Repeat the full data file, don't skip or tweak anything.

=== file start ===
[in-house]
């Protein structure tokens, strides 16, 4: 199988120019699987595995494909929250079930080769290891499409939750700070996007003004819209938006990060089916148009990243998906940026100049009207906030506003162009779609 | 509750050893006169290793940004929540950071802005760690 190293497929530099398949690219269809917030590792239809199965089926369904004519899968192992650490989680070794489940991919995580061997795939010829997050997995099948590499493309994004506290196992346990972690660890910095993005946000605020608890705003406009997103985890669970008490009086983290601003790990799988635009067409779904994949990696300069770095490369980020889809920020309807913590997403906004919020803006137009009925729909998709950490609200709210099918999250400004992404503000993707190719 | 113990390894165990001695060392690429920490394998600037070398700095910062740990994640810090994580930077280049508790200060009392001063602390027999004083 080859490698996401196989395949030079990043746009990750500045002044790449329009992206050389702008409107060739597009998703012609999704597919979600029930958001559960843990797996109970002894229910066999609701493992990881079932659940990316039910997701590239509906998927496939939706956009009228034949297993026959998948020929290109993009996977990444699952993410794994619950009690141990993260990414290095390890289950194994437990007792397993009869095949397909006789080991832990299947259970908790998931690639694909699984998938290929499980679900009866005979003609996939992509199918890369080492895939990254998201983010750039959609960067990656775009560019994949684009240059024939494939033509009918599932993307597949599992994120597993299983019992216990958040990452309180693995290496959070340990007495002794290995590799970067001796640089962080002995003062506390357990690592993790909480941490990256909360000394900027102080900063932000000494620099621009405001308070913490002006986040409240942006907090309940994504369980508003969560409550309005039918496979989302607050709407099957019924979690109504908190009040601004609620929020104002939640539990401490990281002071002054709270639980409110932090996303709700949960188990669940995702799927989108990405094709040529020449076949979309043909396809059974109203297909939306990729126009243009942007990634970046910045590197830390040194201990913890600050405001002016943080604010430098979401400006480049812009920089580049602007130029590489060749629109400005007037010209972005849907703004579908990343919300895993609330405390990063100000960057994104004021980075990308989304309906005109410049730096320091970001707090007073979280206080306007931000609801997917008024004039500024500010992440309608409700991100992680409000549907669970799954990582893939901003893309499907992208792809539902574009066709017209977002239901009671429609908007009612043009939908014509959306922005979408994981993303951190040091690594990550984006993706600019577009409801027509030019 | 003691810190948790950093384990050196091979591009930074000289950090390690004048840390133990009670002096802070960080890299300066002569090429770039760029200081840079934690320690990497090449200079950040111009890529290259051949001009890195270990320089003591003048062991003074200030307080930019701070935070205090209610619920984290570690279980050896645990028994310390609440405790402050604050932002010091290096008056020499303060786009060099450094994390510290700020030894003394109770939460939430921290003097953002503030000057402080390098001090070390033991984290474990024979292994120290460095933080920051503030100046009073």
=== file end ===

[in-house]
């Protein structure tokens, strides 16, 4: 199988120019699987595995494909929250079930080769290891499409939750700070996007003004819209938006990060089916148009990243998906940026100049009207906030506003162009779609 | 509750050893006169290793940004929540950071802005760690 190293497929530099398949690219269809917030590792239809199965089926369904004519899968192992650490989680070794489940991919995580061997795939010829997050997995099948590499493309994004506290196992346990972690660890910095993005946000605020608890705003406009997103985890669970008490009086983290601003790990799988635009067409779904994949990696300069770095490369980020889809920020309807913590997403906004919020803006137009009925729909998709950490609200709210099918999250400004992404503000993707190719 | 113990390894165990001695060392690429920490394998600037070398700095910062740990994640810090994580930077280049508790200060009392001063602390027999004083 080859490698996401196989395949030079990043746009990750500045002044790449329009992206050389702008409107060739597009998703012609999704597919979600029930958001559960843990797996109970002894229910066999609701493992990881079932659940990316039910997701590239509906998927496939939706956009009228034949297993026959998948020929290109993009996977990444699952993410794994619950009690141990993260990414290095390890289950194994437990007792397993009869095949397909006789080991832990299947259970908790998931690639694909699984998938290929499980679900009866005979003609996939992509199918890369080492895939990254998201983010750039959609960067990656775009560019994949684009240059024939494939033509009918599932993307597949599992994120597993299983019992216990958040990452309180693995290496959070340990007495002794290995590799970067001796640089962080002995003062506390357990690592993790909480941490990256909360000394900027102080900063932000000494620099621009405001308070913490002006986040409240942006907090309940994504369980508003969560409550309005039918496979989302607050709407099957019924979690109504908190009040601004609620929020104002939640539990401490990281002071002054709270639980409110932090996303709700949960188990669940995702799927989108990405094709040529020449076949979309043909396809059974109203297909939306990729126009243009942007990634970046910045590197830390040194201990913890600050405001002016943080604010430098979401400006480049812009920089580049602007130029590489060749629109400005007037010209972005849907703004579908990343919300895993609330405390990063100000960057994104004021980075990308989304309906005109410049730096320091970001707090007073979280206080306007931000609801997917008024004039500024500010992440309608409700991100992680409000549907669970799954990582893939901003893309499907992208792809539902574009066709017209977002239901009671429609908007009612043009939908014509959306922005979408994981993303951190040091690594990550984006993706600019577009409801027509030019 | 003691810190948790950093384990050196091979591009930074000289950090390690004048840390133990009670002096802070960080890299300066002569090429770039760029200081840079934690320690990497090449200079950040111009890529290259051949001009890195270990320089003591003048062991003074200030307080930019701070935070205090209610619920984290570690279980050896645990028994310390609440405790402050604050932002010091290096008056020499303060786009060099450094994390510290700020030894003394109770939460939430921290003097953002503030000057402080390098001090070390033991984290474990024979292994120290460095933080920051503030100046009073």